This course is divided into three years with options to complete at a Certificate level (complete Year 1), Diploma level (complete Years 1 and 2) or Honours level (complete all three years).


  • Year 1

    • Developing Practice in Design Crafts (30 credits) - Compulsory

      This module will introduce you to the fundamental learning required to developing design processes in order to build a body of visual and written research. Through the module you will establish these processes through a range of critical enquiry, visual and contextual research, mark making, drawing, and by gathering material and exploring process. You will develop a broad understanding of the subject and explore a range of ideas and skills, both in the studios, outside environs and by visiting galleries, museums and exhibitions. You will also focus on concepts, theories and knowledge that foreground the understanding of this area of study.

    • Materials and Processes (30 credits) - Compulsory​

      This module will introduce you to a comprehensive range of skills, processes and materials through workshops and studio demonstrations. It will focus on the discovery of, and experimentation with, new and established materials, and traditional and emerging technologies. This will involve the exploration and experimentation of a variety of materials and testing notions of materiality and making practices.

    • Culture and Context: Locating Practice (30 credits) - Compulsory​

      This module will introduce you to concepts, notions, theories and practices of design crafts and promotes critical thinking. It aims to consider, develop and promote the place of authorship in the creative world through a variety of media and within multiple geographic regions, historical periods and subject specialist areas. It encourages well-researched, creative and informed writing within critical frameworks of knowledge and thinking.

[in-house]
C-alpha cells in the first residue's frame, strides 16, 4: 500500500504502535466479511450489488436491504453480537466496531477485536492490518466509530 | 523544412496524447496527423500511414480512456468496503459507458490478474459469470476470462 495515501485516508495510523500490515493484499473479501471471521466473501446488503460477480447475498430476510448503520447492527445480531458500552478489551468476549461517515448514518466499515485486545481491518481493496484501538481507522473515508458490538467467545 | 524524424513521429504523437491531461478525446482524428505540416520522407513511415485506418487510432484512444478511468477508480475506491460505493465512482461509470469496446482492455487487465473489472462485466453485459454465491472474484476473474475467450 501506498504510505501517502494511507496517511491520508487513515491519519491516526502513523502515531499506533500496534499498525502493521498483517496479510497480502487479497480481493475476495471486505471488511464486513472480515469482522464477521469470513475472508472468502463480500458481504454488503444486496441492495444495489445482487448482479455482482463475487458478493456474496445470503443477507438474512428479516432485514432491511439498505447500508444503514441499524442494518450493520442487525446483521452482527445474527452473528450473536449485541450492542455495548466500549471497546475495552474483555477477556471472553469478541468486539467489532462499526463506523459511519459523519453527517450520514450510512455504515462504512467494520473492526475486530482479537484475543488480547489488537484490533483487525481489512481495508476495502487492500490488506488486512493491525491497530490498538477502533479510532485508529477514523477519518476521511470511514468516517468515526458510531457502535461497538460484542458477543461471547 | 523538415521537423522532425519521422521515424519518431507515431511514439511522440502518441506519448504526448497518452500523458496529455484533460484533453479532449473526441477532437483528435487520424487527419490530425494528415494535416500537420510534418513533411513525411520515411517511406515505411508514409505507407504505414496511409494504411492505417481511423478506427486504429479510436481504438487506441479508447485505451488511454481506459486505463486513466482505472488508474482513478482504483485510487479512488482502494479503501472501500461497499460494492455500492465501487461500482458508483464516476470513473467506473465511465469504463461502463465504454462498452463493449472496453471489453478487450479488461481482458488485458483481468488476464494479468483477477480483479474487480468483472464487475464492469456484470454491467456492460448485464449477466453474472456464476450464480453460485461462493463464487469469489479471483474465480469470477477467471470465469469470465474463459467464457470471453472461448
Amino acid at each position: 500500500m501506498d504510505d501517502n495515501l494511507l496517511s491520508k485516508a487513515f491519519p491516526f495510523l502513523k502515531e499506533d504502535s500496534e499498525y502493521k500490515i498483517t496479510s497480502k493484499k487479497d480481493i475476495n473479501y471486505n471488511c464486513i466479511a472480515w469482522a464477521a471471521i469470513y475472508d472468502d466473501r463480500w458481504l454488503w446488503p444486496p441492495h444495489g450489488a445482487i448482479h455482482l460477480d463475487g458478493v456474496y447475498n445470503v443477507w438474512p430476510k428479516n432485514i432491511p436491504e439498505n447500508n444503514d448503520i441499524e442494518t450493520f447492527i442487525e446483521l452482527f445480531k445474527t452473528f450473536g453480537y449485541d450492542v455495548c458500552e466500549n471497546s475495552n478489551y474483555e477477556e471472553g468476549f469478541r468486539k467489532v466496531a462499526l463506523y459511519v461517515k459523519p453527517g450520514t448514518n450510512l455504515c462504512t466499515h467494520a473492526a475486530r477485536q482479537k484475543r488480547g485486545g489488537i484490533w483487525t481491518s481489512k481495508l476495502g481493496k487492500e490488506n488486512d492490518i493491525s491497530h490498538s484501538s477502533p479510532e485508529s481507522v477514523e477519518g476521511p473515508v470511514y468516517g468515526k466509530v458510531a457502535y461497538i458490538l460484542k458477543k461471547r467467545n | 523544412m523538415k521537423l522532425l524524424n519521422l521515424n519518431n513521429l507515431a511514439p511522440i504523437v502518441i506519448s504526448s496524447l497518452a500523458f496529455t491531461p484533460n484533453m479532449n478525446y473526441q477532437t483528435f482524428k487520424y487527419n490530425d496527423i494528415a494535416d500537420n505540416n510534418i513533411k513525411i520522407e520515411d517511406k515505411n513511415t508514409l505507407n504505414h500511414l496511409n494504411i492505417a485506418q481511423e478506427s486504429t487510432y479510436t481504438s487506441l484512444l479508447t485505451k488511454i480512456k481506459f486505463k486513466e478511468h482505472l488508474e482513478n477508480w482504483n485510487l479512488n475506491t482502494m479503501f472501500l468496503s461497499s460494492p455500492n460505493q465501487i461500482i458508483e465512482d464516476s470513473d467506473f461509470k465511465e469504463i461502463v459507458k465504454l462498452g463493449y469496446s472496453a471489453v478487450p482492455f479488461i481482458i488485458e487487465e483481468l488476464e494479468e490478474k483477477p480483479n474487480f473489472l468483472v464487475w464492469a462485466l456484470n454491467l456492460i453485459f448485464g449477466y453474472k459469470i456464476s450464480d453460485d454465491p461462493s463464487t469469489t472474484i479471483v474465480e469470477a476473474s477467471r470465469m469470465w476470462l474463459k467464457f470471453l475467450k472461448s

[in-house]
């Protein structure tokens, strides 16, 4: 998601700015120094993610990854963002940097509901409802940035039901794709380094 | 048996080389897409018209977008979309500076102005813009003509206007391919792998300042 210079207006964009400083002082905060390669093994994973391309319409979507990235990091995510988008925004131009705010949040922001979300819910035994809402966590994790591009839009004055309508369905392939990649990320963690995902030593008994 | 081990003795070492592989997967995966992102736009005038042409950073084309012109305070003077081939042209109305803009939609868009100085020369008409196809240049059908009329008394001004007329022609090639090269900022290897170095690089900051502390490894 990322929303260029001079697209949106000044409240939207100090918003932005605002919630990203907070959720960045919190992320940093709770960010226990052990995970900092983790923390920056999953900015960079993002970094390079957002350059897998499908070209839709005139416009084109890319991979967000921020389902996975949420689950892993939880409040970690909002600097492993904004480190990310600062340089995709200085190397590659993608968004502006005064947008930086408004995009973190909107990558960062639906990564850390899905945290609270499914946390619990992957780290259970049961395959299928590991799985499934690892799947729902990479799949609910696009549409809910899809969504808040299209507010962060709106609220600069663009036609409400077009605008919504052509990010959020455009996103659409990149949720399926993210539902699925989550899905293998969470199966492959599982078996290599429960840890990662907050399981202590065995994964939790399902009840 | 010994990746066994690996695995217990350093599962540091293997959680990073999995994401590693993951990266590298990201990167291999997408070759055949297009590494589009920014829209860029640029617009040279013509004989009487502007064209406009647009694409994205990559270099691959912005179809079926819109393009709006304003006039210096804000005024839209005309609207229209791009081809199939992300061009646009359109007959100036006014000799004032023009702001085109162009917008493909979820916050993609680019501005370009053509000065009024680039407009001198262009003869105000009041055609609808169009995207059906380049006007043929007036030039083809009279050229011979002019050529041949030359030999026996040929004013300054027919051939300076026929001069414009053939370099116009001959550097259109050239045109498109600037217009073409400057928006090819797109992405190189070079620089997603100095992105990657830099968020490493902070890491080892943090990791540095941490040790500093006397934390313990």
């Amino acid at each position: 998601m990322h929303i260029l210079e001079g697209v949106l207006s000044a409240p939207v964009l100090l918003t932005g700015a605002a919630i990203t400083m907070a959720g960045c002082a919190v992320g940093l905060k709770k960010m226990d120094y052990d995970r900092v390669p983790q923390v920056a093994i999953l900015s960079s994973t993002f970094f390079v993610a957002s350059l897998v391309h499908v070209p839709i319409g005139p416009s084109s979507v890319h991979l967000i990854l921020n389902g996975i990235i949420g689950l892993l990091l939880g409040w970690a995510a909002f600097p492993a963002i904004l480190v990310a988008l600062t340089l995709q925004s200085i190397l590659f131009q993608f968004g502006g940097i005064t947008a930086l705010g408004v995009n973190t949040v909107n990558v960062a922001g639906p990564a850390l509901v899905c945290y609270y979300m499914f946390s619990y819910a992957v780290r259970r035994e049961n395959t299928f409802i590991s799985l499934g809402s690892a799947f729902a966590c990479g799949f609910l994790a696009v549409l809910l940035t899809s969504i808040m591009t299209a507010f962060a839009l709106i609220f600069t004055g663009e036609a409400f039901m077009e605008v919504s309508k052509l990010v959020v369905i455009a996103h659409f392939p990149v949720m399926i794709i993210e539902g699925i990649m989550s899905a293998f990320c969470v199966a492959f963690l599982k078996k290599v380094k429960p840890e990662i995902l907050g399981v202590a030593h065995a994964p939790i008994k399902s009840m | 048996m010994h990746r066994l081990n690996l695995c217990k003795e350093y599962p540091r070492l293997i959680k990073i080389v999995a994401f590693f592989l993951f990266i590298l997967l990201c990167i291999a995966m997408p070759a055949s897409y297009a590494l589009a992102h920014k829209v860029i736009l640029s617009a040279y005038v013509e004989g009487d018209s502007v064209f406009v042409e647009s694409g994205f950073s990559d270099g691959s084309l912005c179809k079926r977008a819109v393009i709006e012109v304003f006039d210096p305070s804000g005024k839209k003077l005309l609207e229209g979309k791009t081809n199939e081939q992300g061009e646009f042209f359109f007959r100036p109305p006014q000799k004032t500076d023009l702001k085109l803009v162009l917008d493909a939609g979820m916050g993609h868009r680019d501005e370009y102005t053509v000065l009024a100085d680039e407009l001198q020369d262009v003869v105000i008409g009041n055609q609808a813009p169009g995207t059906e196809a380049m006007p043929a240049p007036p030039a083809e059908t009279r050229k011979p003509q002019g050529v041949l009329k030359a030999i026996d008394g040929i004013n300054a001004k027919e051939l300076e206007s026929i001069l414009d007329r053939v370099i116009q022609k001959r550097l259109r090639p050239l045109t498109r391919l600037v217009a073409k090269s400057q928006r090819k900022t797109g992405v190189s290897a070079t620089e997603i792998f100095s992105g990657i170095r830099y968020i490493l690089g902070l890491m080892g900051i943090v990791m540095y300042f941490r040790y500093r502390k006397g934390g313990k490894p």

• Thinking and Making (30 credits) - Compulsory​

      Through this module you will develop your material manipulation skills through a range of projects, which are developed from the Materials and Processes module. It aims to help you expand your abilities to critically analyse and apply knowledge and skills to the processes of design research, experimentation and thinking through making.

  • Year 2

    • Creative Processes (30 credits) - Compulsory​

      This module aims to provide a framework to consolidate and develop making and material processes introduced in previous modules through a more advanced and focused exploration of further materials and processes. Through this period of research and analysis you will be able to critically reflect on your decisions and develop a fully resolved 3D artefact, material process, design proposal or question.

    • Materials and Processes (30 credits) - Compulsory​

      This module aims to give you the means to critically explore materials and engage with further processes of making. It aims to provide the tools to develop an emerging personal vocabulary that will underpin your ability to develop into a unique maker and designer. You will generate ideas about material practices through the analysis of concepts, ideas and production, experimenting with traditional and emerging technologies within workshop environments in order to develop responses to design and making/material problems.

    • Culture and Context: Locating Practice (30 credits) - Compulsory​

      This module aims to build on the first-year module, Culture and Context: Locating Practice. It will encourage continuous professional development and self-direction through examining historical and theoretical discourses, business thinking and entrepreneurship, and their impacts on society. It aims to enable the development of your critical self-awareness and ability to identify and address strengths and your responses to working contexts and social issues. The module will nurture and develop your skills to allow you to become innovators and provide both contemporary and historical models of entrepreneurial/business support relevant and useful for creative entrepreneurs. This module provides a link between the theoretical aspects of the broader overview of making and material worlds, and the practice specifics that focus on how creativity can be strengthened through contextual knowledge of a field.